ClientEarth has announced today that it will be taking the UK government back to the High Court in an effort to have its draft plans to clean up the countrys air pollution improved.
31 MAY 2017 | CHRIS SEEKINGS
The environmental law group said that the proposals had "major flaws" which do not bring air pollution down to legal levels in the shortest time possible, as required by law.
It is the third time the organisation has challenged the government on the issue, and comes after the Department for the Environment, Food and Rural Affairs (Defra) refused to make improvements to the plans.
"We have been looking at the fine detail of the draft Air Quality Plans published by the government. We have found some major flaws," ClientEarth CEO, James Thornton, said. "The government's plans and consultation do not match what its own evidence says needs to happen.
"If the evidence shows that taking certain measures will be necessary to tackle the public health crisis of polluted air, then the plans and associated consultation needs to make that clear."
Government research shows that NO2 levels in the air are above legal limits in almost 90% of urban areas, and responsible for approximately 23,500 early deaths in the UK each year, with diesel vehicles mostly responsible.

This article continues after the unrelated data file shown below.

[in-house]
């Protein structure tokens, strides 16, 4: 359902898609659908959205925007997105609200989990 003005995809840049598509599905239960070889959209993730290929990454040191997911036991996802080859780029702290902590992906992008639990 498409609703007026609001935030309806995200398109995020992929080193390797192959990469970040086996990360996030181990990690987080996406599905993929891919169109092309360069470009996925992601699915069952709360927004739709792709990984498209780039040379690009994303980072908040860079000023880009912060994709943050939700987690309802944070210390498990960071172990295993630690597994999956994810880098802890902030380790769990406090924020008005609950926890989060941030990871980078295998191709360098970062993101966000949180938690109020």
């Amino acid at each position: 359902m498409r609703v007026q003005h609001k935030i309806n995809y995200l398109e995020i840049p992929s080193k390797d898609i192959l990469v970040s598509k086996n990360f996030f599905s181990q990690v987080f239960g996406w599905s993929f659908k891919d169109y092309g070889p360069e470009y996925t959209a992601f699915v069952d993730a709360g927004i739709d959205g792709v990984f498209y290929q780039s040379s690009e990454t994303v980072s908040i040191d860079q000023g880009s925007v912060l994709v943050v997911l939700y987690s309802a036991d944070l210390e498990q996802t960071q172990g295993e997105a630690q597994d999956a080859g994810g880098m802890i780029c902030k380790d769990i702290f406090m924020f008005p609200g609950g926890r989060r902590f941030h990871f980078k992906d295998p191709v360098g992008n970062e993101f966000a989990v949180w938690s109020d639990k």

Defra's consultation paper proposed the introduction of ‘clean air zones’, and incentives to encourage the use of low emission vehicles, but was criticised by ClientEarth for not committing to a scrappage scheme for dirty diesel cars.
The group are now calling on members of the public to let the government know what they think of the draft plans, and will launch an online consultation tool tomorrow to help people respond to the proposals.
"We are challenging on two fronts because of the urgency of this public health crisis. We're asking the High Court to consider the problems with the plans and consultation," Thornton continued.
"That is now in the court's hands. In the meantime, it is important for as many people as possible to tell Defra that the plans don't make sense and won't tackle illegal air quality in our towns and cities."
The High Court has given the government until 31 July 2017 to produce their final plans.